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In this volume, P. Bekins extends his KUSATU 17 study of differential object marking in the Mesha Inscription to cover all Iron Age Northwest Semitic epigraphic texts. He shows that while the object marker is optional for definite objects, its use is neither inconsistent nor erratic and its distribution follows a clear linguistic pattern.
P. Noorlander’s study addresses the long-standing question of the position of Ugaritic within the Northwest Semitic language family. Although his careful synthesis does not advocate a novel linguistic classification, it provides a clear summary of the current arguments as well as an analytical discussion of the individual linguistic criteria used to group or separate Ugaritic with the Canaanite family.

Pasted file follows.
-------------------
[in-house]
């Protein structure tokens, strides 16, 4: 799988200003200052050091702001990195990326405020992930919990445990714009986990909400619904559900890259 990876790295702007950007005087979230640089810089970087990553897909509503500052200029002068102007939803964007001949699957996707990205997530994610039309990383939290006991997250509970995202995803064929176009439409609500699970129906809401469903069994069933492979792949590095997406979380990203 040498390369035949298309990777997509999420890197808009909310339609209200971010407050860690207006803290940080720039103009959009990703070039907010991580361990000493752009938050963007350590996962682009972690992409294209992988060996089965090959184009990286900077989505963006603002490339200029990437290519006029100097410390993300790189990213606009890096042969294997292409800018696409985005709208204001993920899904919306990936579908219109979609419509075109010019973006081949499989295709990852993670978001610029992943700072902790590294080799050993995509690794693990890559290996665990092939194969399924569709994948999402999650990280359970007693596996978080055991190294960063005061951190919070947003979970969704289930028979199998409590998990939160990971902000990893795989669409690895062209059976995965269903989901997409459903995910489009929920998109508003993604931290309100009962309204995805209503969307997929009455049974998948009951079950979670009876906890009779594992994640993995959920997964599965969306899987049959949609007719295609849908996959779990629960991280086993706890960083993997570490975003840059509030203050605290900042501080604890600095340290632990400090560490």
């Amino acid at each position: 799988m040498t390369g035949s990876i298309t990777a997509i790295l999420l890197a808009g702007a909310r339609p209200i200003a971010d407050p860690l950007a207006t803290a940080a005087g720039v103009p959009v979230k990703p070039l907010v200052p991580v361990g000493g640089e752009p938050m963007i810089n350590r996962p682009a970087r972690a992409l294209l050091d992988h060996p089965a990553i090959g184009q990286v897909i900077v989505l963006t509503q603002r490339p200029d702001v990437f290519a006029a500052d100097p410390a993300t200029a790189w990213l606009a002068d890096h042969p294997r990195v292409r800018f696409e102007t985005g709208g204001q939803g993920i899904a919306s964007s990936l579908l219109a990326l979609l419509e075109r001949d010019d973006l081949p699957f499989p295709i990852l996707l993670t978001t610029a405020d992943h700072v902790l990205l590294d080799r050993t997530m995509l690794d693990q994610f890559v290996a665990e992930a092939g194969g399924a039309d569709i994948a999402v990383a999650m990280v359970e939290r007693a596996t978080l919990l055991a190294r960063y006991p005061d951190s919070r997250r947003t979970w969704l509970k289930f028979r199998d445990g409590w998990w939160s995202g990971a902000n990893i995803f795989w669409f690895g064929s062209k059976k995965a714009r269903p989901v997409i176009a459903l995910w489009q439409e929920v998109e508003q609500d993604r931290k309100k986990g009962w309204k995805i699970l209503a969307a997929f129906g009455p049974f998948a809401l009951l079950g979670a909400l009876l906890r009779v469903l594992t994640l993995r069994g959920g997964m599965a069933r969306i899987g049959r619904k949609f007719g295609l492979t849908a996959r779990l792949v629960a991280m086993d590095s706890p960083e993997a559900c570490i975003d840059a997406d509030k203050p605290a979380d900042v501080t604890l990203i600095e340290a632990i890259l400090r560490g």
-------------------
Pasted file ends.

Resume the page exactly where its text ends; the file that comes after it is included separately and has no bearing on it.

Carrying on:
G. van der Kooij’s contribution straddles both the history of Northwest Semitic palaeography and the forefront of palaeographic technique. Using the palaeographic achievements of Julius Euting (1838-1913) as the backdrop, van der Kooij pro-vides a model for modern palaeography, including in-depth analyses of the Mesha Stele and the Siloam Tunnel inscription — for the latter van der Kooij provides a new, soon-to-be authoritative line-drawing. As an extra, a high resolution pdf file of it can be accessed by the QR code given inside.
The fourth article, by R. Kerr, examines the phrase k šmʿ qlʾ brkʾ found at the end of Punic dedications and, based on parallels with the same expression but with the prefix conjugation verb, argues for a novel analysis of both the suffix conjugation verb as well as the introductory particle k.